You hear the word almost every time you watch a weather forecast. The term “average” or “normal” is tossed around as frequently as your 7-day forecast. That’s because it helps give context on how unusual the current cold spell or heat wave is for any given season.
As meteorologists, one of our favorite tools of the trade is to compare the daily conditions to past observations over a course of many years. These are what’s called climate normals, and right now those normals are getting a vast refresh of sorts.
The Natonal Oceanic and Atmospheric Administration’s National Centers for Environmental Information (NCEI) is currently compiling and reviewing 30 years of weather and climate data from across the US. This data will serve as the nation’s official climate normals for the next 10 years.
Think of weather as what’s happening outside today, whereas your climate is what you would expect in the middle of November. Scientists have agreed to use a 30-year average to define climate normals, allowing insight into these long-term variations such as temperature and rainfall.
“NOAA’s climate normals provide a baseline to compare yesterday’s weather and tomorrow’s forecast to a standard for each location and time of year,” says Mike Palecki, project manager for NOAA’s 1991-2020 climate normals.
In May, NOAA will update its 30-year data set, which will then span from 1991 to 2020. The data is gathered from observations at nearly 10,000 weather stations across the US, operated by NOAA and the National Weather Service.
Why 30 years? Simple. Iit was the standard set by the World Meteorological Organization in 1935. That year, the agency instructed member nations to calculate climate normals using a 30-year period, which spanned from 1901 to 1930.
We consider the window of three decades of observations lengthy enough to offset any variations you would expect from one year to the next. However, with so many weather extremes in recent years, enhanced by human-caused climate change, NOAA is serving up a modified version of its climate normals beginning later this year.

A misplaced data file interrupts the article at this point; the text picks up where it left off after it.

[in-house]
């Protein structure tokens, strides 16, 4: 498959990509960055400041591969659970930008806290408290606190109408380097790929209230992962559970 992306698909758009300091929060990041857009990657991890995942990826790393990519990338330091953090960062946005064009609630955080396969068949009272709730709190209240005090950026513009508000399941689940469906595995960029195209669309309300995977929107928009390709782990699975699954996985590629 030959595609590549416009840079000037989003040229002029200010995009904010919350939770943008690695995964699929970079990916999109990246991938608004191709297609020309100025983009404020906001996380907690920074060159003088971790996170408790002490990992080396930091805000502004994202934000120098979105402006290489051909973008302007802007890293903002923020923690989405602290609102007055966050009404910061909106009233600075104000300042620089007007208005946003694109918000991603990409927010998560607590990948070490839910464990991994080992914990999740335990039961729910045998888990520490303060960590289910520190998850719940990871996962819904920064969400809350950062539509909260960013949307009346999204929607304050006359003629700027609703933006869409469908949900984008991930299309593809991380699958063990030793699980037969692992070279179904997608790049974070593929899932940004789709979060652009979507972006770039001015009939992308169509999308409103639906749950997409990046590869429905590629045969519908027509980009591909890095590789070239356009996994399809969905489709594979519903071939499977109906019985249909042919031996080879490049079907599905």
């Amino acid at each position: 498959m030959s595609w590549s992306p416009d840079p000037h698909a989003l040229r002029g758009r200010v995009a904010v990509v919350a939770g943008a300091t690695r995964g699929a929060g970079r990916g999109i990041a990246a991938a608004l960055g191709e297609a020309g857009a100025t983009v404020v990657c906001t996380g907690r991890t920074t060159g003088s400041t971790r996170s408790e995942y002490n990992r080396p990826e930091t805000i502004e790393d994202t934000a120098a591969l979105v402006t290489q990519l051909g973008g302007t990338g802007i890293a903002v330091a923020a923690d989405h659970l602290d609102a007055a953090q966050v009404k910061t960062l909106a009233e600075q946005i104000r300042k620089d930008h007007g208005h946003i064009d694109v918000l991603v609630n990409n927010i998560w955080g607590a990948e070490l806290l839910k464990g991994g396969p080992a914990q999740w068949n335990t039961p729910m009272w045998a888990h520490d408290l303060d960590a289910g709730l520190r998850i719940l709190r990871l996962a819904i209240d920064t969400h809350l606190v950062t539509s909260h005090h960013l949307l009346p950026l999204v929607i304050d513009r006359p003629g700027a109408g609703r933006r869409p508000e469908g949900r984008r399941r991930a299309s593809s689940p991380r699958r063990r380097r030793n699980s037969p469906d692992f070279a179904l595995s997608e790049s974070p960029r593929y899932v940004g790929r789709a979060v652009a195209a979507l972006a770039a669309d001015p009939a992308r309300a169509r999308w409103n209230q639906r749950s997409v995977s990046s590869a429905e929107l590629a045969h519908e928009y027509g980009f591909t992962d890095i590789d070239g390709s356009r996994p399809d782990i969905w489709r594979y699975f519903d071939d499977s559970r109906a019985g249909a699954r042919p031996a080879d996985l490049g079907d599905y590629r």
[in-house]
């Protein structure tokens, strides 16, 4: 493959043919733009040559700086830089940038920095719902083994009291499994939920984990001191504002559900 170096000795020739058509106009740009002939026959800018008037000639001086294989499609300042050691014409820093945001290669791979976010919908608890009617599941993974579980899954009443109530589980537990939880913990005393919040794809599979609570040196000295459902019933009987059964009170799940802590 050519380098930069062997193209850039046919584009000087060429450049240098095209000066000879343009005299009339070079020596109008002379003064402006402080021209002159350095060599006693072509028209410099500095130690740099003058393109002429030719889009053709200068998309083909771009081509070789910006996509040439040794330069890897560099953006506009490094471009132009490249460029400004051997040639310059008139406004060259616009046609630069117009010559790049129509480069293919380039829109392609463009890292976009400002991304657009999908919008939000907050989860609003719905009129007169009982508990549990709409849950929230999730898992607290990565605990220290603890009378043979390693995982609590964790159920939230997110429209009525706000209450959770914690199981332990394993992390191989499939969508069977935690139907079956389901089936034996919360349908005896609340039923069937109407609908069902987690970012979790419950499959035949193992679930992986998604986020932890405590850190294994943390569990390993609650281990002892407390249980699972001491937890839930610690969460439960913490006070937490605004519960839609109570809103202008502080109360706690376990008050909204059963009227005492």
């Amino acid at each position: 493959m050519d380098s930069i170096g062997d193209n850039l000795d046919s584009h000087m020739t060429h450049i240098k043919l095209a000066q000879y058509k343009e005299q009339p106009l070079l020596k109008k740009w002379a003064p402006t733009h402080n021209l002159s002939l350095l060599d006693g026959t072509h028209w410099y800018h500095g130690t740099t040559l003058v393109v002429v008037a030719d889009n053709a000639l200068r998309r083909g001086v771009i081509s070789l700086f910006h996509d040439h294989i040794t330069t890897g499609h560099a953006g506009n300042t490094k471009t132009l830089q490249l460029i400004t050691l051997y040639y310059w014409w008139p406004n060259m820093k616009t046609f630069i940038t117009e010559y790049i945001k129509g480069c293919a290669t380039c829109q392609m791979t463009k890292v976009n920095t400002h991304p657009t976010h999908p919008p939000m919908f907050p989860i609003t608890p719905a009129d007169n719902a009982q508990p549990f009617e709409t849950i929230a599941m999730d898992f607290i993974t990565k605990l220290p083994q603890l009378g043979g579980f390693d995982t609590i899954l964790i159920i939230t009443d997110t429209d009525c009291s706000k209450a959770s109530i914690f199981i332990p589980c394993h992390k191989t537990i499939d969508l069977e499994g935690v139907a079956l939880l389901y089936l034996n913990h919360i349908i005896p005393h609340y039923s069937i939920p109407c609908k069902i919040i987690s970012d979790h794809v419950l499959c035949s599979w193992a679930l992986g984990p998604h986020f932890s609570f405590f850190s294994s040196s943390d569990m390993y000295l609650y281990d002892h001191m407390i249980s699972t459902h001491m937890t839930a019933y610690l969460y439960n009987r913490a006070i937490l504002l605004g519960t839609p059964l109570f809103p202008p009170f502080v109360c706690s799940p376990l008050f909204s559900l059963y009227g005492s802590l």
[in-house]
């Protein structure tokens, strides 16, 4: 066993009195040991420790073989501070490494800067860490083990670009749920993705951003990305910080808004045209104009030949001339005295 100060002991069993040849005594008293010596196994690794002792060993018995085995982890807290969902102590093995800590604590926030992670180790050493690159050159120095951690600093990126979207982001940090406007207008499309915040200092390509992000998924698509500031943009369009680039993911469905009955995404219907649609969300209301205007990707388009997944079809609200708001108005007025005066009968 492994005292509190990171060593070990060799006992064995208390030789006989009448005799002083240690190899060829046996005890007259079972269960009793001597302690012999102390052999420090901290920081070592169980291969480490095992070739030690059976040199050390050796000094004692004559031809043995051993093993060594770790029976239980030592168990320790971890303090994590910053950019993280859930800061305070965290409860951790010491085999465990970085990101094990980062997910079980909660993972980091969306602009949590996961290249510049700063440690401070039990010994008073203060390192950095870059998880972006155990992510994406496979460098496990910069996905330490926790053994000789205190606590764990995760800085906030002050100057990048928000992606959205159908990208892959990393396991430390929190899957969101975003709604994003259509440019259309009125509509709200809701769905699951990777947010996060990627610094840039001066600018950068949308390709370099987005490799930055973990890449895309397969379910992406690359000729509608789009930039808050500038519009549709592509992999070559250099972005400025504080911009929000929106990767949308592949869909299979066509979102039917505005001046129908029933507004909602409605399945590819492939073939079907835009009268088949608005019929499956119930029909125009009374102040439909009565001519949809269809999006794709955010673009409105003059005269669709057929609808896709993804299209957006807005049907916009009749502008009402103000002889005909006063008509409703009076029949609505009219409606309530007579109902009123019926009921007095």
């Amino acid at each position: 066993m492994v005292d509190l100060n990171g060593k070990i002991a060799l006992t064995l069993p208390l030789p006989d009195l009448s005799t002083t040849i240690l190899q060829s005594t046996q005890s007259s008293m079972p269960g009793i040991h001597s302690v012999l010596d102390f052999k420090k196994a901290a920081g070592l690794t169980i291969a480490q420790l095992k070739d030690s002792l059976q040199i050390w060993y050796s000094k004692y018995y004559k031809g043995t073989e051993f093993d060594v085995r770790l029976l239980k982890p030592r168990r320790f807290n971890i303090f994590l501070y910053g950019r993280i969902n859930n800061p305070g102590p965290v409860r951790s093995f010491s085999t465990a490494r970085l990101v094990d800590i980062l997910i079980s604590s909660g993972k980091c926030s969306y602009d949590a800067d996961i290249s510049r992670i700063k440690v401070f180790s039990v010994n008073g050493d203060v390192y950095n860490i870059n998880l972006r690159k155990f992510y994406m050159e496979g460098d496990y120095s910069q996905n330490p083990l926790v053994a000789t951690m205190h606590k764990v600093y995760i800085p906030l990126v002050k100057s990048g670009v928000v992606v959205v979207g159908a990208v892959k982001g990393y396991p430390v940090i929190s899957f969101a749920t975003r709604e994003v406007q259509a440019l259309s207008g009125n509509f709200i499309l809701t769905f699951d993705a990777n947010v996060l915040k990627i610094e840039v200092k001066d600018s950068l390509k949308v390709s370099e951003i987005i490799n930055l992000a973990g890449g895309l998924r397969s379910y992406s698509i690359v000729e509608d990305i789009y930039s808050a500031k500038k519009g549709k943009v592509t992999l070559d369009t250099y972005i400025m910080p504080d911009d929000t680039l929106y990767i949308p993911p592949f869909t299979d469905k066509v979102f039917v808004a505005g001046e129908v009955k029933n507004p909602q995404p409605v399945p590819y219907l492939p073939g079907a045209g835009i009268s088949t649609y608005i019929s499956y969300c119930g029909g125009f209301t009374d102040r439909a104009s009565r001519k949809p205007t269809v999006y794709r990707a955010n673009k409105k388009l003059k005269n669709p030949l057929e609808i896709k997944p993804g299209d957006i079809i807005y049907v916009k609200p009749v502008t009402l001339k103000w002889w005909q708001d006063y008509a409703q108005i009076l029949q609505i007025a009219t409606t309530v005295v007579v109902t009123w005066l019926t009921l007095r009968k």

For the first time ever, NOAA will include 15-year normals to better represent a climatology period closer to today.
“These new normals are a better baseline for today’s climate, helping inform activities in many economic sectors,” said Palecki. “Interestingly, this shift will result in there being fewer ‘above normal’ temperature days in most of the US at the start of this decade compared to recent years that used the previous normals cycle. Climate will continue to change in the US during this decade, however, so we will need to do this again in 2031.”
Palecki notes that preliminary analysis of the climate normals for 1991-2020 suggest that temperatures were generally warmer in most regions and majority of seasons across the United States, but not for everyone.
Most notable was the North Central US, where temperatures were somewhat cooler than those based on 1981-2010, especially in the late winter and spring seasons.
Precipitation normals also change for 1991-2020, with notable large increases in the Southeast and South Central US, and distinct season-dependent shifts were also observed in the West.
NOAA recommends an update each decade to climate normals, in part, to incorporate newer weather stations coming on line.
However, the agency acknowledges that more recent updates are needed to keep pace with conditions as climate changes over time. “This is why temperature and precipitation normals of means, totals and statistics often shift and change from one 30-year period to the next,” says Palecki.
Although climate normals are a tremendous tool for forecasters, they offer a wide range of applications beyond just weather and climate comparisons.
Power companies use them to regulate energy load forecasting, farmers benefit from the data for crop selection and planting times, while construction companies use them for planning and building design. These benefits extend to countless other industries and sectors.
The new NOAA normals will be available to the public in May of this year and can be accessed on NCEI’s web page.